Broken hearts, stumps, forgiveness, and fruit (10/22/17)


Read Isaiah 5:1-7, 11:1-5

There are many ways to break a heart. Some have experienced the pain of a broken relationship – a romance broken off, or a marriage dissolved. Love spurned, or unfaithfulness, and now the heart broken into a thousand pieces. Others may have felt the broken heart of a parent. I once visited with a parent whose adult child was drinking, heavily. His addiction led to lying and stealing. The parents took him to treatment twice, bailed him out of jail a couple of times. But the drinking returned. Now he was in the hospital and the doctors told the parents he might not make it.
These feelings of the jilted lover and the terrified parent are the broken hearts that happen when we watch the people we love make decisions that we know will destroy a relationship of trust.
This morning we look at Isaiah.
Our passage in Isaiah chapter five is written in the form of a love song. It begins with a beautiful picture of a lover who planted a lush vineyard, fully expecting that it would produce sweet wine that would bring joy to the world.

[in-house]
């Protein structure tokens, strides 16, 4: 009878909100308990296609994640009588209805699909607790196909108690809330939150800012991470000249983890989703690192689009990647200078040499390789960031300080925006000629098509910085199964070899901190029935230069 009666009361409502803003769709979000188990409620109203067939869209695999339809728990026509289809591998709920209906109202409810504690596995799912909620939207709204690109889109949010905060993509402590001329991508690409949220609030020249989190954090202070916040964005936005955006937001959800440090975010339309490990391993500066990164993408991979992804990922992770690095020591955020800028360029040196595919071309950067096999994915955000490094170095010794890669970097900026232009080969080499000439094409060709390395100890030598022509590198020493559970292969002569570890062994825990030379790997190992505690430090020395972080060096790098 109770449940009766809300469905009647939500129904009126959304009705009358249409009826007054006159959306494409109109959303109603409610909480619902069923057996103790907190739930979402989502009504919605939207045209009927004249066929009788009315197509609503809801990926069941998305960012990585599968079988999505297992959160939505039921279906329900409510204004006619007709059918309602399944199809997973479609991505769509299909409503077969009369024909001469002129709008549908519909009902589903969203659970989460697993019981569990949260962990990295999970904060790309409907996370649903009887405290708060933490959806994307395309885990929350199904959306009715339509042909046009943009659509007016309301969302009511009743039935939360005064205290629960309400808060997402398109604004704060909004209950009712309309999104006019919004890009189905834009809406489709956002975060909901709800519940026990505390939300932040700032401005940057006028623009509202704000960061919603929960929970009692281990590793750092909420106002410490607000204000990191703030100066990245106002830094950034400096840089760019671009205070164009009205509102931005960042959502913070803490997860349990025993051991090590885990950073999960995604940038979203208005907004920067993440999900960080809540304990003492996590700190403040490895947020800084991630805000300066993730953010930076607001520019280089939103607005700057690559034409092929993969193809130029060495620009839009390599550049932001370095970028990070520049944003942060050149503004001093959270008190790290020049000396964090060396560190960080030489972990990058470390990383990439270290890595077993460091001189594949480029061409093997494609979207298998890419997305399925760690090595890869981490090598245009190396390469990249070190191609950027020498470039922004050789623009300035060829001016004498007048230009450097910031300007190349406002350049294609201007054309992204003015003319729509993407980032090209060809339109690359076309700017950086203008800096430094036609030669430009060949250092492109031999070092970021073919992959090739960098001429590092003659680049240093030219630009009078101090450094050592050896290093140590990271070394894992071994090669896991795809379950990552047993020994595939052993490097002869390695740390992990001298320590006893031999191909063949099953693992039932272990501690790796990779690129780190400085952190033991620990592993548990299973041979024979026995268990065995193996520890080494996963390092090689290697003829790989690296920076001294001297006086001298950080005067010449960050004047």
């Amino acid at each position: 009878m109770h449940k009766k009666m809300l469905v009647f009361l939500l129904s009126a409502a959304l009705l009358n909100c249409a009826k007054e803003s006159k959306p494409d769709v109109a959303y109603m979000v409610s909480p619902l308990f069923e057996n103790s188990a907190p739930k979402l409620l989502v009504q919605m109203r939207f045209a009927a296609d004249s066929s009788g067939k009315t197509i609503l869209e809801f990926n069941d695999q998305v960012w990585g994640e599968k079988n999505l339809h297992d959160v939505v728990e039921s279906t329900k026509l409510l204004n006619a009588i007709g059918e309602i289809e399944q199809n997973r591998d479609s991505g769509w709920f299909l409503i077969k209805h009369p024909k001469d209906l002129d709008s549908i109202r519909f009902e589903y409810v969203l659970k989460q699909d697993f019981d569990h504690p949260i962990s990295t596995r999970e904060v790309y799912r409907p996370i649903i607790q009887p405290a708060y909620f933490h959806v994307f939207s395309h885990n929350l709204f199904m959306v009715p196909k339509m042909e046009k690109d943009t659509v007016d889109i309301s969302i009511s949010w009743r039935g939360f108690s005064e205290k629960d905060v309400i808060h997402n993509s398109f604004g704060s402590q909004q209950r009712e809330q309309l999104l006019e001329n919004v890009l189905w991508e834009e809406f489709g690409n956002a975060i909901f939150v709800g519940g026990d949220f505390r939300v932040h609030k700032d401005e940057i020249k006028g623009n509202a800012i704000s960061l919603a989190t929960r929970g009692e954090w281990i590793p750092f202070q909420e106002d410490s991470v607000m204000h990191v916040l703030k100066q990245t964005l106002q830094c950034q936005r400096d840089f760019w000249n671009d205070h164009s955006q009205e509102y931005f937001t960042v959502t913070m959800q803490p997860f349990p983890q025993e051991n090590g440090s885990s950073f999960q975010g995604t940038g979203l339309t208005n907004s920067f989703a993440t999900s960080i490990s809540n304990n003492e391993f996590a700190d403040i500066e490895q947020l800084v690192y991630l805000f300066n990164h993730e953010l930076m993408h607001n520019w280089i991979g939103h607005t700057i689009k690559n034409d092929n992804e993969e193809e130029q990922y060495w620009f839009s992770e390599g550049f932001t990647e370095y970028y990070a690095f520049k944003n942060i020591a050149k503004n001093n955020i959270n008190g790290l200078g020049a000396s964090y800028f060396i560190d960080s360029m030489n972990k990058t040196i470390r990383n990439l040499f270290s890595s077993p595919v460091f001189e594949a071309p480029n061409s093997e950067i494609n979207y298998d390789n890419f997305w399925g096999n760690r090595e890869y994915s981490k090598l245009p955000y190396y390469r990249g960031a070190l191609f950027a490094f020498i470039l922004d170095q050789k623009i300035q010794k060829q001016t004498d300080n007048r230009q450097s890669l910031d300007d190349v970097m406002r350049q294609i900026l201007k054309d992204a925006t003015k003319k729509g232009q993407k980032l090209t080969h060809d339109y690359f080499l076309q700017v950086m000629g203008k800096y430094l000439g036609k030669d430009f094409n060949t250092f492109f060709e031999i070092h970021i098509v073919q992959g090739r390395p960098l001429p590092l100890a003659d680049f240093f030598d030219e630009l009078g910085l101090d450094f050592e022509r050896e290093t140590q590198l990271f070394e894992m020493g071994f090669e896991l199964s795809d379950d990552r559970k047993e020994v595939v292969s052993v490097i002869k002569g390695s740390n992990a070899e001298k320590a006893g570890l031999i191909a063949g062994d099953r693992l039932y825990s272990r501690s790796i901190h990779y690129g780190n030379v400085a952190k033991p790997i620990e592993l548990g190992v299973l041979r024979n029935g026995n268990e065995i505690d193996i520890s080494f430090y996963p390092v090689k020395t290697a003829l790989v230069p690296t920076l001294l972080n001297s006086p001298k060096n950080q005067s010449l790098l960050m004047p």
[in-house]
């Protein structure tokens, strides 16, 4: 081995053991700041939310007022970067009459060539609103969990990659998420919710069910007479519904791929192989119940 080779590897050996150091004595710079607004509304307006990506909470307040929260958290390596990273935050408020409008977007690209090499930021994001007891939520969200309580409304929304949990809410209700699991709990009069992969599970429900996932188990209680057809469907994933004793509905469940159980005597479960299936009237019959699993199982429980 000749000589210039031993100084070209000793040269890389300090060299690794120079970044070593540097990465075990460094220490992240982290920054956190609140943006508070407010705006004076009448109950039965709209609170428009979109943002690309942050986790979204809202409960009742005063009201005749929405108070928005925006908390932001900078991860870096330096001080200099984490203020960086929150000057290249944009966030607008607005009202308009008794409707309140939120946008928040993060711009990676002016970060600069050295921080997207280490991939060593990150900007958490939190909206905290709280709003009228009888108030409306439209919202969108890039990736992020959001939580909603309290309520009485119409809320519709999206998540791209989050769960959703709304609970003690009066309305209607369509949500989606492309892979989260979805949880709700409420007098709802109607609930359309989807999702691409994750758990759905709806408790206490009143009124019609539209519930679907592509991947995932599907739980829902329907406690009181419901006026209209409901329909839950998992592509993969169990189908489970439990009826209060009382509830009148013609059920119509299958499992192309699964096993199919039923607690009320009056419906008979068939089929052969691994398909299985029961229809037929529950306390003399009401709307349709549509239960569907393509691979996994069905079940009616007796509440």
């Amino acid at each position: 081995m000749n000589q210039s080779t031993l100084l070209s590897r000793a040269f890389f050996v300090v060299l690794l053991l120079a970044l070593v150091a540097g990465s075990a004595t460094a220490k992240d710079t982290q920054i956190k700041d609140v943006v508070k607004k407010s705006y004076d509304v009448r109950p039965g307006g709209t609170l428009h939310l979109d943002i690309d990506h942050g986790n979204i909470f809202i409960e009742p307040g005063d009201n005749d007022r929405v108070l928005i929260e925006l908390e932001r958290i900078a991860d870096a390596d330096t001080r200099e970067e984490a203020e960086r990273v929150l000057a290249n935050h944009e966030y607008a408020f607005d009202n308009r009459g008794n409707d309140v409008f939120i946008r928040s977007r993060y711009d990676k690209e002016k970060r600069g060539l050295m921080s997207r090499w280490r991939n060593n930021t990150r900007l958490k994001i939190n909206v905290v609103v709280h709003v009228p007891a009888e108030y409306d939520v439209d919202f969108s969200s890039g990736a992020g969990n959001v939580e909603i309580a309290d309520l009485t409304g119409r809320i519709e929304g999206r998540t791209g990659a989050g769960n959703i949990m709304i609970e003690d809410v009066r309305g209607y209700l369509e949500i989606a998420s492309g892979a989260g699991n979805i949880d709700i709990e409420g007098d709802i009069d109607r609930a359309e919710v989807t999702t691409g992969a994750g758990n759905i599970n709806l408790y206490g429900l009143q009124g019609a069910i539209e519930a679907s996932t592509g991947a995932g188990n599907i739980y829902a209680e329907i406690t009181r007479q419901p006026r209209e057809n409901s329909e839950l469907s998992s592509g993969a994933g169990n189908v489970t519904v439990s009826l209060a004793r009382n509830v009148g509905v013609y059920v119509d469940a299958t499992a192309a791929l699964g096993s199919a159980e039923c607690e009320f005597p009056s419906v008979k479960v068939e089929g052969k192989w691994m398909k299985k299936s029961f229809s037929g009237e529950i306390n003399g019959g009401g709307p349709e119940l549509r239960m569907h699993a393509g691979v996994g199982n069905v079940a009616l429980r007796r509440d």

But then we discover that this is actually the tragic love song of a broken heart. It is a song about a jilted lover who finds that his lover is cheating on him. God is the lover who planted a vineyard, and the vineyard is the people of Israel who were supposed to produce good fruit.
But all God finds is the sour fruit of injustice and violence against the poor and needy. It is the heartbreak of a Father’s love for children who have betrayed him and disregarded all of his instructions.
The message of the prophets is the voice of God that looks at the world and grieves over centuries of hatred and violence between nations, races and religions. It is the voice of God that watches as war lords in Africa and corporate executives in the United States choose money and power over justice for starving children.
So, what does God do?
Well, our reading tells us one thing that God sometimes does – verse 5 of chapter 5 in our reading from Isaiah. “And now I will tell you what I will do to my vineyard. I will remove its hedge, and it shall be devoured; I will break down its wall, and it shall be trampled down.” These words are about God removing the walls of protection, and allowing the people to suffer the consequences of their choices.